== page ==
Wednesday 13th April 2016
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Wall Street took its cue from rising oil prices, which overshadowed a downgraded outlook for Alcoa.
Crude rose more than 4 percent after the Interfax news agency reported Saudi Arabia and Russia reached a consensus on an output freeze, citing an unidentified “informed diplomatic source” in Doha, and that Saudi Arabia will make a final decision regardless of Iran’s position.
Shares of Alcoa fell, 2.7 percent lower in afternoon trading in New York, amid concern about the metals company's outlook for its largest manufacturing unit. Alcoa is set to split in two in the second half of this year, with its traditional smelting and refining unit maintaining the Alcoa name, while its manufacturing business will trade under the name Arconic.
“There will be some disappointment” on the outlook for engineered products, Anthony Young, an analyst at Macquarie Group, told Bloomberg. “This is the cornerstone of Arconic and if that business isn’t as good as they previously thought, it may negatively impact the longer-term valuation.”
Wall Street advanced. In 2.34pm New York trading, the Dow Jones Industrial Average climbed 0.9 percent, while the Nasdaq Composite Index advanced 0.7 percent. In 2.20pm trading, the Standard & Poor’s 500 Index rose 0.9 percent.
The Dow rose, led by gains in shares of Chevron and those of Caterpillar, up 2.4 percent and 2.1 percent respectively.
The start of a US earnings season that’s expected to be dismal is helping equities.
“The market has been expecting earnings to be absolutely terrible and they are, but they’re not quite as terrible as everyone thought and things are looking better ahead," Brad McMillan, chief investment officer for Commonwealth Financial in Waltham, Massachusetts, told Reuters.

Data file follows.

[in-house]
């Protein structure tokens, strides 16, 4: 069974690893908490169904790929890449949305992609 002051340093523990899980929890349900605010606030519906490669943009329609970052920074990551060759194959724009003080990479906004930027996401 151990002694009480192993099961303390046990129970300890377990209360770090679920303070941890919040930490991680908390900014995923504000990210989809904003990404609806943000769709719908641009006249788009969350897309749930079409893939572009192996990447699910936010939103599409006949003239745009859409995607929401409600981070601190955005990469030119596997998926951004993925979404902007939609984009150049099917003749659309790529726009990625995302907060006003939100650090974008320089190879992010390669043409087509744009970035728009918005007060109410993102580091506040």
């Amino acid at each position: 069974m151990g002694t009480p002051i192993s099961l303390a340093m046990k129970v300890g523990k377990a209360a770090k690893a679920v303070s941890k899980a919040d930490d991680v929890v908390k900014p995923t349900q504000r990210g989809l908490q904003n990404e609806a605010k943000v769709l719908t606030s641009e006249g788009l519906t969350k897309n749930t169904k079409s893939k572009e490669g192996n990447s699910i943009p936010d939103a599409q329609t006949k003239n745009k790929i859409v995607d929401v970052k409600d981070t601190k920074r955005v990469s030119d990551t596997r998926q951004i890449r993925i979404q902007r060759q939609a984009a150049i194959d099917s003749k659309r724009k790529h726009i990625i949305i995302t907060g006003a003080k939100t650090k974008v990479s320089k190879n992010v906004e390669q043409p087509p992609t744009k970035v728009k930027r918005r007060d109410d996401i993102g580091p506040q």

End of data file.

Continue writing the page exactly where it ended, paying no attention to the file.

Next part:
“When you combine not-as-bad today with the promise of a better tomorrow, that says that perhaps there’s more upside and the market is starting to react to that,” McMillan noted.
Even so, shares of Juniper Networks dropped, last 7.3 percent lower, after the company forecast lower-than-expected quarterly profit and revenue.
In Europe, the Stoxx 600 Index ended the day with a 0.5 percent increase from the previous close. Mining stocks rose, with shares of Anglo American soaring 9.2 percent.
The UK’s FTSE 100 Index rose 0.7 percent, while France’s CAC 40 Index rose 0.8 percent, as did Germany’s DAX Index.
Meanwhile, the International Monetary Fund downgraded its outlook for global growth this year.
In its latest World Economic Outlook, the IMF predicted the global economy will expand 3.2 percent this year, down from a January forecast for 3.4 percent. It downgraded its estimate in January this year, as well as in July and October last year. It expects growth of 3.5 percent for 2017, also revised lower from January’s 3.6 percent estimate.
“The global recovery has weakened further amid increasing financial turbulence,” the IMF said in the report. “The recovery is projected to strengthen in 2017 and beyond, driven primarily by emerging market and developing economies, as conditions in stressed economies start gradually to normalise.”
“But uncertainty has increased, and risks of weaker growth scenarios are becoming more tangible,” the IMF noted.
Kevin Dutta-Gupta, GM Research at Investment Research Group said "Equity markets have been tracking oil price movement for a while now and it is no surprise that Global equities have gone up with higher oil price." He also added " There will be volatility in the coming few weeks as earnings season unfolds and investors should also keep themselves updated with Iran's stand on the oil production freeze."
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